2. Spend some time with someone who can mentor you on these skills. Find a philosopher, lawyer, or someone else who gets paid to argue, take them out to lunch and pick their brain.
  3. Lower your shield of anger and moral outrage. A shield helps in certain cases, but overuse will only impede your mental maturation. Just like a healthy physical immune system, you need exposure to “germs” over time to develop your “antibodies.” Learn to stand your ground and respond respectfully and intelligently. Read before you dismiss.
  4. process, slow, thinkingFinally, process new ideas more slowly. Unless you’re dealing with the first kind of hurtful speech, take time to digest and consider what is being said. Then you’ll be in a better position to either accept it or thoughtfully respond.

The Secret Life of a Double Agent

van, vw, Ground Belief, hippieI was raised by hippes. They didn’t really stay hippies, though, except for the ageless Volkswagen van, a bookshelf full of Carlos Castenada novels, and a few other “hobbies.” But I imbibed much of the classic hippie ideology, including a healthy skepticism toward authority and a respect for good pot. So, it was a bit of a shock to my parents when I converted to Christianity in my junior year of college. I imagine they felt a bit like the parents of Alex P. Keaton in “Family Ties.”

Several years later, when I graduated from college and was living on my own, my father bought me a subscription to Mother Jones magazine. I walked almost exclusively in evangelical circles at that time, and I’m sure he wanted to provide some counterpoint and balance. Reading that magazine was fascinating, but the eye-opening experience came when I started receiving unsolicited mailings from various left-wing organizations. Since I was also on numerous mailing lists for right-wing, Christian groups, I would often receive two nearly identical letters, printed in the same fonts, with the same graphic design and same wording, one from the left and one from the right. Both letters would shout that the “other side” was ruining our country and would soon come for my children unless I sent money fast. The right and left seemed like mirror-images.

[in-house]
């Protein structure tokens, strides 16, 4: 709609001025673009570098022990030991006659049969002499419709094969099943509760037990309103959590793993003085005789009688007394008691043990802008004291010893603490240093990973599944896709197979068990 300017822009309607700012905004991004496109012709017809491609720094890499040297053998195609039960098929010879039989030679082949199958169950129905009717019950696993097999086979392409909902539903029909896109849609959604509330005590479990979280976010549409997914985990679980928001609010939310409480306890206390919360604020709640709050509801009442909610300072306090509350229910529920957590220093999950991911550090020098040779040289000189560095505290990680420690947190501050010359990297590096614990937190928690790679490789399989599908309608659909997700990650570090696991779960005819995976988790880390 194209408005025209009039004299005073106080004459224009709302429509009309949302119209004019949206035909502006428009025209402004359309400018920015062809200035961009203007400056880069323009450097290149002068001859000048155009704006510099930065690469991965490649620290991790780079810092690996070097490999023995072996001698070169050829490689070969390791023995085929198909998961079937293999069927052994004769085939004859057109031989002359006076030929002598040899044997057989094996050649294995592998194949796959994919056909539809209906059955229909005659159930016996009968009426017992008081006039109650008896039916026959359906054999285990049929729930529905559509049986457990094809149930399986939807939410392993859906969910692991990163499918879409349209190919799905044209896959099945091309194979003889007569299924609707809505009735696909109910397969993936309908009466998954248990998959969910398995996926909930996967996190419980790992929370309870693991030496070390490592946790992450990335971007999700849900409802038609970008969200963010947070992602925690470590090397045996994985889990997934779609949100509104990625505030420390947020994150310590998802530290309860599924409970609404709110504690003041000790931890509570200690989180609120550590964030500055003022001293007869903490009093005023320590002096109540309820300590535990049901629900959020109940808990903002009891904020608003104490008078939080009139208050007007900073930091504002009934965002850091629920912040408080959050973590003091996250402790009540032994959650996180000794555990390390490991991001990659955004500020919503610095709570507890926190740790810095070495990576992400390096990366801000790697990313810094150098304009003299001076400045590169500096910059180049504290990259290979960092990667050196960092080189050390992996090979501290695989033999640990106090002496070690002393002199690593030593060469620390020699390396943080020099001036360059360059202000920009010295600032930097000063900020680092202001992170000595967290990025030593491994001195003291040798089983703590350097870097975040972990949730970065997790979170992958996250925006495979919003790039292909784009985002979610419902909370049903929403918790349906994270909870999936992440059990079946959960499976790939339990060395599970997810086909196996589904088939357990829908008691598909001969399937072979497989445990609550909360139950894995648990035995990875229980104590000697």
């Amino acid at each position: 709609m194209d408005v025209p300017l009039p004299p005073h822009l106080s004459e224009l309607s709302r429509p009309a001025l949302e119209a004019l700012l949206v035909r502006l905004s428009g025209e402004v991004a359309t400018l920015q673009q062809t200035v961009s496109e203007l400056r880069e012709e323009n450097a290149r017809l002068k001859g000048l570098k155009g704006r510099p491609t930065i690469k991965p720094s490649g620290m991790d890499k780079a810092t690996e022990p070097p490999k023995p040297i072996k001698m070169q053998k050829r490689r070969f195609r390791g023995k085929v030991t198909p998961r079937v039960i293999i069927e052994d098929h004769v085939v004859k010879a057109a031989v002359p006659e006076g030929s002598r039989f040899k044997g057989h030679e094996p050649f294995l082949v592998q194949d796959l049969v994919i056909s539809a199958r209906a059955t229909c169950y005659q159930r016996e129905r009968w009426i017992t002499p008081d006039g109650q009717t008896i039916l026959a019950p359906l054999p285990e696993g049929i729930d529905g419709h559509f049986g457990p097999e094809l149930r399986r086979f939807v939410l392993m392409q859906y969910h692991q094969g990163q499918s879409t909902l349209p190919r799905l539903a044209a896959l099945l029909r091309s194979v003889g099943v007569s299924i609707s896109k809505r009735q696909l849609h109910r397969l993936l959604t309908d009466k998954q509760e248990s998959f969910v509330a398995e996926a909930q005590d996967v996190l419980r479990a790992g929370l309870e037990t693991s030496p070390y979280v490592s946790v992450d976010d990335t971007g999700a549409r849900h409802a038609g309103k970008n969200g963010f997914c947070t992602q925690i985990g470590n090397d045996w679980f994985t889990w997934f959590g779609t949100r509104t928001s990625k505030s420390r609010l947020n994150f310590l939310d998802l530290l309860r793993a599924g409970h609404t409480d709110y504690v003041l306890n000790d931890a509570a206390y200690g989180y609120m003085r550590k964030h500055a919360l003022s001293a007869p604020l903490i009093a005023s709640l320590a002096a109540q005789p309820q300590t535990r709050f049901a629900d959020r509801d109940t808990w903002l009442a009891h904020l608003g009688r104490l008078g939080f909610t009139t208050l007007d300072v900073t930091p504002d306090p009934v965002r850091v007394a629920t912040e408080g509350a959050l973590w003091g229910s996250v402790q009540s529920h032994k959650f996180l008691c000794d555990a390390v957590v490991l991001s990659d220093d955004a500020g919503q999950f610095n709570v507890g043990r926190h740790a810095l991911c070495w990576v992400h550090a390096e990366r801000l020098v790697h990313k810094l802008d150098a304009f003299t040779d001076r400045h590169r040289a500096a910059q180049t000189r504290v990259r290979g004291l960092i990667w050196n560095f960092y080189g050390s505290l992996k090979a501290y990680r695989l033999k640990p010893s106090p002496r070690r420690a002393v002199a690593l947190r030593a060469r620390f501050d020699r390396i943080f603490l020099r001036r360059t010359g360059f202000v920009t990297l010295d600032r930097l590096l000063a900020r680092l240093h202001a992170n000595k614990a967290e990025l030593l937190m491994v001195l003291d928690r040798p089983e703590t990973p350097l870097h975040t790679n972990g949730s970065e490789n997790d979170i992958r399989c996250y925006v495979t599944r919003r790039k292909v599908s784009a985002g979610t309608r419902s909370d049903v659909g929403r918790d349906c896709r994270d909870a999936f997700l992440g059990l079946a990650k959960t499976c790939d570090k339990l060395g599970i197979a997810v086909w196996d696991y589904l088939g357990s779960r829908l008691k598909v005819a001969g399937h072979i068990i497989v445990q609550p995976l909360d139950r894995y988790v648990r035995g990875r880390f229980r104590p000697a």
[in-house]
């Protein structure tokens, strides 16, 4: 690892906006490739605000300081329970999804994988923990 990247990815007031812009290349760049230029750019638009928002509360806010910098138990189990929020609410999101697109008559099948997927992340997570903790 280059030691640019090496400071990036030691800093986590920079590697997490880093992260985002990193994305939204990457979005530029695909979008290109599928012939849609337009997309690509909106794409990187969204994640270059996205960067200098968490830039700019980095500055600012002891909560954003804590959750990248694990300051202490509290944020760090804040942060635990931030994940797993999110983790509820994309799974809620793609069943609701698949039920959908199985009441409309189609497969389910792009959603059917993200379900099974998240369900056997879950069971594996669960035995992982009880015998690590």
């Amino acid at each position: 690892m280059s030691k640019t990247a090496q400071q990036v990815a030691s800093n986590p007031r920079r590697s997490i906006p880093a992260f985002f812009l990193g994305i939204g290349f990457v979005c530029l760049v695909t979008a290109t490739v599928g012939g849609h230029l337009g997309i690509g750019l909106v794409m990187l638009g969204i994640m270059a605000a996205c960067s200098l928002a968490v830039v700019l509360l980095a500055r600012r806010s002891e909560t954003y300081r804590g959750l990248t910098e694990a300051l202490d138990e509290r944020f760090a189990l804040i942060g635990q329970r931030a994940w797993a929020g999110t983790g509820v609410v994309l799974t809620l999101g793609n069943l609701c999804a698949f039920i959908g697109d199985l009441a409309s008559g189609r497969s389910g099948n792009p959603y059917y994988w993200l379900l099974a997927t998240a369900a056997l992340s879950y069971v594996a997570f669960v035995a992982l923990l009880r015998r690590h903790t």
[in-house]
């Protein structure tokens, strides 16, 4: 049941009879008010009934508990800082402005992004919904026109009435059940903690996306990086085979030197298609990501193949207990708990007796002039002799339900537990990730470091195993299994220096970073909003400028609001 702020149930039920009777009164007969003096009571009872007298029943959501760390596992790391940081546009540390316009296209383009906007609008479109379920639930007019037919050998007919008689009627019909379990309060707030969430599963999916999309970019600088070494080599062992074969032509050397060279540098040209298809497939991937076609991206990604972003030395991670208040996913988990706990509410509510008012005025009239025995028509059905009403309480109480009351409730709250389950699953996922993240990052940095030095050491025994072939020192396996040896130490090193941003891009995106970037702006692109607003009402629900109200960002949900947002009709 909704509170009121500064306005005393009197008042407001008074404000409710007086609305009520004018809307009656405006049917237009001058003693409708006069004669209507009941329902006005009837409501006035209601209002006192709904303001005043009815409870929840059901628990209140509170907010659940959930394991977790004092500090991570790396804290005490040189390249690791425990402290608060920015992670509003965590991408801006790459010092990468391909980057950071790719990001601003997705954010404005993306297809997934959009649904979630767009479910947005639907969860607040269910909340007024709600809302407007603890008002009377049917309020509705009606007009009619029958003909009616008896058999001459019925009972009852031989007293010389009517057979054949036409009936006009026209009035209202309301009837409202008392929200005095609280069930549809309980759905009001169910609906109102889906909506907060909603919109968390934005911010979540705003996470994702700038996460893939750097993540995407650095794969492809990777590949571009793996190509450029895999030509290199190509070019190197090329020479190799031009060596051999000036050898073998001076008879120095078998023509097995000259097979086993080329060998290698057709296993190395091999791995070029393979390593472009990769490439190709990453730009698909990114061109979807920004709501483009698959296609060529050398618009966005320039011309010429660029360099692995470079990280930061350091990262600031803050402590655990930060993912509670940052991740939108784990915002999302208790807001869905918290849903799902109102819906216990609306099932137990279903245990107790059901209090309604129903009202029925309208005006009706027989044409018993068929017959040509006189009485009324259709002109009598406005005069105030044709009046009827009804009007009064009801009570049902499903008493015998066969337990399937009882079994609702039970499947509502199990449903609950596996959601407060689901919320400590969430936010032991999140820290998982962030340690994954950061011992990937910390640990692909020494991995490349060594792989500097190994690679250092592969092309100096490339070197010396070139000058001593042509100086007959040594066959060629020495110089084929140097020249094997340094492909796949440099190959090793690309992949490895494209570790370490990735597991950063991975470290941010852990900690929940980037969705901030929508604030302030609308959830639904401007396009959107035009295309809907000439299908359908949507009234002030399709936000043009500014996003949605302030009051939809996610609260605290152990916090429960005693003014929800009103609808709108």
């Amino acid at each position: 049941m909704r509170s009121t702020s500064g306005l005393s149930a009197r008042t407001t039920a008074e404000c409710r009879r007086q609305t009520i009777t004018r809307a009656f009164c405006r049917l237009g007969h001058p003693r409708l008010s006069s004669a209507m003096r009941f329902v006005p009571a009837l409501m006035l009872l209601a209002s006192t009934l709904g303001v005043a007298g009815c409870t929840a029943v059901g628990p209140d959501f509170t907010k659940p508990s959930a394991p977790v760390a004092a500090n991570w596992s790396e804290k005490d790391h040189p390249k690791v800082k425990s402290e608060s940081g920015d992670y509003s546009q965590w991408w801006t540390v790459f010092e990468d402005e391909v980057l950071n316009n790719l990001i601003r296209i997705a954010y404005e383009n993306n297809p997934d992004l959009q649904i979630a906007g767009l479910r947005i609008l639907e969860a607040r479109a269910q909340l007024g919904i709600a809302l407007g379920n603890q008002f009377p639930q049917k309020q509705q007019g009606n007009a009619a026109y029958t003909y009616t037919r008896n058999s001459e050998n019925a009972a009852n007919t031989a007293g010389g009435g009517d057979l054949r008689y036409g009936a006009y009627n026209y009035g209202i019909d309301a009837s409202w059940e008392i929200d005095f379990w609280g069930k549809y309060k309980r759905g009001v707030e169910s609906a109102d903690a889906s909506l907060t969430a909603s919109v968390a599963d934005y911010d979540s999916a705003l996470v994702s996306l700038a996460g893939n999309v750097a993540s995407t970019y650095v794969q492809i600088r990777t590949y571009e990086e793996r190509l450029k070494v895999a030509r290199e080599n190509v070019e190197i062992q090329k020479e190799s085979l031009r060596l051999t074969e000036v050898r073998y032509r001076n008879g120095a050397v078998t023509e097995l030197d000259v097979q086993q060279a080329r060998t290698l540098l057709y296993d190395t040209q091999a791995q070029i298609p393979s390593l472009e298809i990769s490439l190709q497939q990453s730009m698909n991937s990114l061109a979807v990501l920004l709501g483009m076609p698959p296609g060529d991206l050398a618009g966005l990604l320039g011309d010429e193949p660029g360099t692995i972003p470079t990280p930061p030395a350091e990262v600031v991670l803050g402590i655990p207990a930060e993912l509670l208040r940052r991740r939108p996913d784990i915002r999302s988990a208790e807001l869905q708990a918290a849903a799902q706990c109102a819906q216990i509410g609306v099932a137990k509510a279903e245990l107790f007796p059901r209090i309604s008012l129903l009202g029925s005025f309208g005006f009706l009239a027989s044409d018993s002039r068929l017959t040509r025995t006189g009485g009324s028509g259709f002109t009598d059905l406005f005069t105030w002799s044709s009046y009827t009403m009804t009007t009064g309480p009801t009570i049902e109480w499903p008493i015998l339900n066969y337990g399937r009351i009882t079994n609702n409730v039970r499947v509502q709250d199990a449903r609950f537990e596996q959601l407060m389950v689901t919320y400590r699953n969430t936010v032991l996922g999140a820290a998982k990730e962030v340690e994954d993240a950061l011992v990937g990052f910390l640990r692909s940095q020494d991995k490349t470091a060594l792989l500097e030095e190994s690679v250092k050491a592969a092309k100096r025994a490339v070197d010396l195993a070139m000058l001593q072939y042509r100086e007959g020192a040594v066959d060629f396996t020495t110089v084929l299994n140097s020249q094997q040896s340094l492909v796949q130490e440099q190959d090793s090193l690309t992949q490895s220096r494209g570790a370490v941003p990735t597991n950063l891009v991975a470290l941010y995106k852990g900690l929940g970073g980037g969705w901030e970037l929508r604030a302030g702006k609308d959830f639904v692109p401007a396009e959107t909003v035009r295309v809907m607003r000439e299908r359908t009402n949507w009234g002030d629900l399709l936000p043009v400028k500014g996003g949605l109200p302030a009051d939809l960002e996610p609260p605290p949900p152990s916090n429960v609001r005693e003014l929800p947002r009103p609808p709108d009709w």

Double Agent

Missouri, doctor, academic, Chris GadsdenIt took another decade before I immersed myself into the world of a double agent. I enrolled in graduate school at the University of Missouri and assumed the mantle of a novice (secular) academic. Surrounded for eight years by mostly atheist philosophers, teaching freshman as a representative of the secular state, living most of my waking hours within the confines of the campus, and finally initiated as a Philosophiae Doctor by the academic elite, I became one of “them.”

I now live in a curious juxtaposition between two worlds. It is a sort of “no-man’s land.” My Christianity makes me suspect among the academics, and my academic status makes me suspect among the Christians.  Some, for sure, see me as their “agent,” infiltrating the “other side.” But for me, this has been a double-blessing. I have learned to respect, appreciate and love the “other.” And when you learn to love the “other” once, it becomes all the easier to wash, rinse and repeat with any other “other” you encounter. 

It’s All In My Head

Kant, dogmatic slumber, thinking, Ground BeliefI must confess, however, that what I prize most from this adventure is all in my head. I don’t mean that it is illusory. I mean that it is cognitive and intellectual. Like the philosopher Immanuel Kant, I was awakened from my dogmatic slumber. My core beliefs (e.g., the Apostle’s Creed) have remained solid, but I now hold quite loosely to everything that orbits around that core, and I reject completely the dogmatism that so often accompanies religion. More importantly, being a double agent trained my mind in ways I could not have achieved by any other means.